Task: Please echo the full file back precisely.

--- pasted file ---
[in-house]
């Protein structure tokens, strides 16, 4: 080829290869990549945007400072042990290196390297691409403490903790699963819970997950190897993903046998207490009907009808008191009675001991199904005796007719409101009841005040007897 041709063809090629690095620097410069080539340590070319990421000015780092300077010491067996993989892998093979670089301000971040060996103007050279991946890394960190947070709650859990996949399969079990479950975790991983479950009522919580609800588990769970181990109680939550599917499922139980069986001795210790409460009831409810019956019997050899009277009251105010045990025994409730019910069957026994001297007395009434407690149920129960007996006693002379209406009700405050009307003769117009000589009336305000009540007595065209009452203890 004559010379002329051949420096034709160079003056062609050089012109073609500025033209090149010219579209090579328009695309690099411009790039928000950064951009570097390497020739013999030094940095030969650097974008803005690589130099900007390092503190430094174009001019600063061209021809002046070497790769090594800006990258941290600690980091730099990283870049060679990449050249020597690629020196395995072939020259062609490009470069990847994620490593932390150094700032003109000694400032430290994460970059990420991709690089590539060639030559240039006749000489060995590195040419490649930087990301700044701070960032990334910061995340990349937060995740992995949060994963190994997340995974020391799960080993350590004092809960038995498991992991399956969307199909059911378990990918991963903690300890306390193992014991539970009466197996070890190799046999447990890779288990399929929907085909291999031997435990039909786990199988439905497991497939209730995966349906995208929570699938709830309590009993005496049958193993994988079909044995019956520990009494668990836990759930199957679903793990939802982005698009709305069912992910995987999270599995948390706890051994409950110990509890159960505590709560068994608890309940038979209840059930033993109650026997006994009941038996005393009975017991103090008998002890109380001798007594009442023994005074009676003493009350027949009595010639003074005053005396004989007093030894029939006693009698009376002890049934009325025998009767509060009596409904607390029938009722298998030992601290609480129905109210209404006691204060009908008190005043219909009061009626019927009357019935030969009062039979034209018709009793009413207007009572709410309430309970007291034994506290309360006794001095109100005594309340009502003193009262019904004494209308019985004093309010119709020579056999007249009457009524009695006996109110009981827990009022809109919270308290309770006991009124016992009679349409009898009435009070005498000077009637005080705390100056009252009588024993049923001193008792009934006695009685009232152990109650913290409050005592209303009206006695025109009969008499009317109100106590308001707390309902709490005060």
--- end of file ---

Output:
[in-house]
């Protein structure tokens, strides 16, 4: 080829290869990549945007400072042990290196390297691409403490903790699963819970997950190897993903046998207490009907009808008191009675001991199904005796007719409101009841005040007897 041709063809090629690095620097410069080539340590070319990421000015780092300077010491067996993989892998093979670089301000971040060996103007050279991946890394960190947070709650859990996949399969079990479950975790991983479950009522919580609800588990769970181990109680939550599917499922139980069986001795210790409460009831409810019956019997050899009277009251105010045990025994409730019910069957026994001297007395009434407690149920129960007996006693002379209406009700405050009307003769117009000589009336305000009540007595065209009452203890 004559010379002329051949420096034709160079003056062609050089012109073609500025033209090149010219579209090579328009695309690099411009790039928000950064951009570097390497020739013999030094940095030969650097974008803005690589130099900007390092503190430094174009001019600063061209021809002046070497790769090594800006990258941290600690980091730099990283870049060679990449050249020597690629020196395995072939020259062609490009470069990847994620490593932390150094700032003109000694400032430290994460970059990420991709690089590539060639030559240039006749000489060995590195040419490649930087990301700044701070960032990334910061995340990349937060995740992995949060994963190994997340995974020391799960080993350590004092809960038995498991992991399956969307199909059911378990990918991963903690300890306390193992014991539970009466197996070890190799046999447990890779288990399929929907085909291999031997435990039909786990199988439905497991497939209730995966349906995208929570699938709830309590009993005496049958193993994988079909044995019956520990009494668990836990759930199957679903793990939802982005698009709305069912992910995987999270599995948390706890051994409950110990509890159960505590709560068994608890309940038979209840059930033993109650026997006994009941038996005393009975017991103090008998002890109380001798007594009442023994005074009676003493009350027949009595010639003074005053005396004989007093030894029939006693009698009376002890049934009325025998009767509060009596409904607390029938009722298998030992601290609480129905109210209404006691204060009908008190005043219909009061009626019927009357019935030969009062039979034209018709009793009413207007009572709410309430309970007291034994506290309360006794001095109100005594309340009502003193009262019904004494209308019985004093309010119709020579056999007249009457009524009695006996109110009981827990009022809109919270308290309770006991009124016992009679349409009898009435009070005498000077009637005080705390100056009252009588024993049923001193008792009934006695009685009232152990109650913290409050005592209303009206006695025109009969008499009317109100106590308001707390309902709490005060």